Thank you, Martin and Christian… I will try the parent and themplate scopes again. Really appreciate the help! – Monty

Thank you so much for your help. It’s allowed me to get it off the ground! …but can’t figure a couple things out… I’ve created a repository at GitHub - montlewis/perch.novaextension: Perch template syntax and completion files where my extension files are.

On the completion side, I can’t figure out how to offer competitions for the beginning of the tag that defines the whole perch syntax… the <perch:[textstring] string…

I have:

    <provider name="perch.applications">


where I’m trying to find that initial string to offer completions. Can’t figure that out on my own.

Also, I’m wondering how if I can add the closing “>” on the tag when the outer completion is selected.

Thank you! Monty

At a quick glance, I would say that selector cannot work. Your syntax definition scopes strings starting with <perch:«string» as perch.tag.open.single, which means you are essentially trying to complete something that is not recognised as a perch tag yet, but have scoped that completion to a recognised perch tag.

ok, that’s what I thought. So does that mean that I can’t have a completion on the set that defines the syntax?

You may be misunderstanding what the scope selector does in completions. What it does not is to indicate for what syntax group you want completions; instead, it tells Nova inside which syntax scopes the completion should be offered to the user. Which means that, to offer perch tag completions in your HTML extension syntax, you just need to scope these to the HTML open tag scope (html.tag.open.paired).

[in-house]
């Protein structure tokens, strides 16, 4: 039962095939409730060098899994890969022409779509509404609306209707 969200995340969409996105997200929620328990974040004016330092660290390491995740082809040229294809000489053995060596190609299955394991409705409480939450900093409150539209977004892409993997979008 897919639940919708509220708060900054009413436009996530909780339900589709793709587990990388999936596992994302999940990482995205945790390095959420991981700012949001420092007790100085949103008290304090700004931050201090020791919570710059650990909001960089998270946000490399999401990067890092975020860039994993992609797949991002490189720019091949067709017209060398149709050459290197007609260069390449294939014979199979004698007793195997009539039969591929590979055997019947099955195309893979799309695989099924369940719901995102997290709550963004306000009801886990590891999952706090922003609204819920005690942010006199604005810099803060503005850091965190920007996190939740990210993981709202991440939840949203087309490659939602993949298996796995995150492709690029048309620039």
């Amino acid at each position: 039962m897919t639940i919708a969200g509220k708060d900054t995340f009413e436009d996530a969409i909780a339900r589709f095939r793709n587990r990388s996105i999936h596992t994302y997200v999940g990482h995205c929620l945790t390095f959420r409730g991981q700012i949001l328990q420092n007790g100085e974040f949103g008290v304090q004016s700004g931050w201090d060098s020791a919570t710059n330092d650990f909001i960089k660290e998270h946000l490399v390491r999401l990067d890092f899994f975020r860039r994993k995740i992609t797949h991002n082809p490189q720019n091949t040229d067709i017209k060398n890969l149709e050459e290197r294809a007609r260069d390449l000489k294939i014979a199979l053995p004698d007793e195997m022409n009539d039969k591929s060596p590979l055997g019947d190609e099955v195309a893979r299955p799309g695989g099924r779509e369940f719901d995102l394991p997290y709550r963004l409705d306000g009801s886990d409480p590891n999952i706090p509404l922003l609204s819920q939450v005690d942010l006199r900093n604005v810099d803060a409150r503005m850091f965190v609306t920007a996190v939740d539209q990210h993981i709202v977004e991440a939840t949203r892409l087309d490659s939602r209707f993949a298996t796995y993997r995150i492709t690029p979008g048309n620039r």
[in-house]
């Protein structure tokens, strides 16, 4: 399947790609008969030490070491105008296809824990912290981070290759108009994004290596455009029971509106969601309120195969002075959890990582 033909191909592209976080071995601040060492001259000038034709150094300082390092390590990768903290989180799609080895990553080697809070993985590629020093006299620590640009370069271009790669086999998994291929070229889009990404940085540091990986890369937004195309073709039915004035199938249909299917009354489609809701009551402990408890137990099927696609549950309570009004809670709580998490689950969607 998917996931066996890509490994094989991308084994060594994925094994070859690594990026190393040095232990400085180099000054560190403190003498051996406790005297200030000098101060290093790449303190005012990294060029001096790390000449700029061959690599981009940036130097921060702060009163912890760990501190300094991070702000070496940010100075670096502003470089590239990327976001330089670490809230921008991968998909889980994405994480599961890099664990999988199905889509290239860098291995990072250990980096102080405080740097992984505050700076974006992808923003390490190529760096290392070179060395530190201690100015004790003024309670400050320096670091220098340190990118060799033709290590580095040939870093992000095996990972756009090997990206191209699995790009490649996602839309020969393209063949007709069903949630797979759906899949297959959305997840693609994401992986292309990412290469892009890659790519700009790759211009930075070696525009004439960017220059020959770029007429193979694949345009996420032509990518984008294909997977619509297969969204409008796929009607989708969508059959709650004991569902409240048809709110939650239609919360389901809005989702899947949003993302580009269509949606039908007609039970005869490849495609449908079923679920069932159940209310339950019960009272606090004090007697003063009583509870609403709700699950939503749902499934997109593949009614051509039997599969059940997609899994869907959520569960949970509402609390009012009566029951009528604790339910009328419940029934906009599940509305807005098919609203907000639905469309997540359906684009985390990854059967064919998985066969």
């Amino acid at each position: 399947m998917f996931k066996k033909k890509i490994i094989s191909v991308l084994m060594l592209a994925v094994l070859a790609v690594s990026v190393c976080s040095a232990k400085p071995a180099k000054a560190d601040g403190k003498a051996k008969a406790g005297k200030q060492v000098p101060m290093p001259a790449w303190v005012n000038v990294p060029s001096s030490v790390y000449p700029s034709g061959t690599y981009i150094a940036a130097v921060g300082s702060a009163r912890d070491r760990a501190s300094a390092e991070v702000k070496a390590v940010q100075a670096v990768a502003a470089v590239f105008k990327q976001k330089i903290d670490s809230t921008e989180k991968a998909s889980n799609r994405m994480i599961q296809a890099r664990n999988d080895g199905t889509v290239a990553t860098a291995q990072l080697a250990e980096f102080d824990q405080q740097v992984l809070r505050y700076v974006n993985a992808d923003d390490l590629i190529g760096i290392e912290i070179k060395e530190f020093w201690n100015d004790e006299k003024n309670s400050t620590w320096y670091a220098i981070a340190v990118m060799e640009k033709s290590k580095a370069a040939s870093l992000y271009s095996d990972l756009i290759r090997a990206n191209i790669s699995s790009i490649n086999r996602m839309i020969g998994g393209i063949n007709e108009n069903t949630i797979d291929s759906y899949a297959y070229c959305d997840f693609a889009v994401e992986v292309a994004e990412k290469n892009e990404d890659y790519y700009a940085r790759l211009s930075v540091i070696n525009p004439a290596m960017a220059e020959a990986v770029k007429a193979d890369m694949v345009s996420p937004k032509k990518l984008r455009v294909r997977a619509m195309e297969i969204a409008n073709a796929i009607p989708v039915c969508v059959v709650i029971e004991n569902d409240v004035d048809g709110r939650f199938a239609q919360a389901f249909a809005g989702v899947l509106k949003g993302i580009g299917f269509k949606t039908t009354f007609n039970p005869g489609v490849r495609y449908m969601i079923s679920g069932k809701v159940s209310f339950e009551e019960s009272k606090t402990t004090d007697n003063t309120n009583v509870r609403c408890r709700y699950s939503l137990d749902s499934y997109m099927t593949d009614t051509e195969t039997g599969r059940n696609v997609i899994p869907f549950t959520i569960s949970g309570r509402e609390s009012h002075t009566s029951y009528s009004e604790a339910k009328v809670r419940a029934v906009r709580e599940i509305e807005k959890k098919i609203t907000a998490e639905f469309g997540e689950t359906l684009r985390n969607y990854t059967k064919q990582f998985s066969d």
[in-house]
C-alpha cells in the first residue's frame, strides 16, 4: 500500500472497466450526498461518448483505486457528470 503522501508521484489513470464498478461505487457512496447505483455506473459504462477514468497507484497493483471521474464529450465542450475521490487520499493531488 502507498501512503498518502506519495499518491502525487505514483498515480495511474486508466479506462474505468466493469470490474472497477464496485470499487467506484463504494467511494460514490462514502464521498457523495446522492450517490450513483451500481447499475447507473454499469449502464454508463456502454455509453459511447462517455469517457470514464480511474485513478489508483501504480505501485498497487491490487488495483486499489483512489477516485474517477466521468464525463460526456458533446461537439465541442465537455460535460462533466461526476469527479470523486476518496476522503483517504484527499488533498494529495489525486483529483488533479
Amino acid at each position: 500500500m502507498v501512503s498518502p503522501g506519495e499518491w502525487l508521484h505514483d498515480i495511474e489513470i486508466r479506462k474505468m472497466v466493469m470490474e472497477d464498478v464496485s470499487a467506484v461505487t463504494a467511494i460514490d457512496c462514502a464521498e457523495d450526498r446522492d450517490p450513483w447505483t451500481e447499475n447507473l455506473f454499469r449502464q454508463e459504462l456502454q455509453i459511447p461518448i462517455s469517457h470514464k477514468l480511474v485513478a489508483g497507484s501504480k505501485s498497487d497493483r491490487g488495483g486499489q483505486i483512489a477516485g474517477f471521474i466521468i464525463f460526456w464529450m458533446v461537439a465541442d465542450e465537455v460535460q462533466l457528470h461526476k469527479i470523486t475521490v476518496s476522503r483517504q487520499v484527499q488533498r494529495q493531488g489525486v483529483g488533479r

So I’m over-scoping and I should leave some of the syntax to the html syntax.

Thanks to your help, I got the other issue working where my completions show up for the app space (perch.tag.name)! I’ve updated the respoitory. Still over-scoping though. :slight_smile:

If I want the completions to show without the user typing anything, is this the code I would use on the set?

    <arguments shouldCompleteOnConfirm="true" />

That doesn’t seem to work for me.

Thank you so much for your help – Monty

Essentially, yes. The point being that the HTML syntax scopes tags far more generically than your Perch syntax, hence allowing you to escape the catch 22 of needing a <perch: tag to insert one via completion.

According to the shouldCompleteOnConfirm docs, that attribute’s effect is that

When set to true , completion will be attempted immediately after inserting the completion, as if the user had typed additional characters.

which I read as “try another completion immediately when this one has been accepted” (but I’ve not used that feature anywhere, so I might be wrong). I am not aware of a way to display a completion menu without some kind of trigger characters preceding, if that is what you are asking for?

Well, that works; however, that means your user needs to type <perch: before being offered completions. Try my suggestion, then you should get the completions as soon as < is typed (technically; you’ll probably need to narrow down the menu by typing at least <p).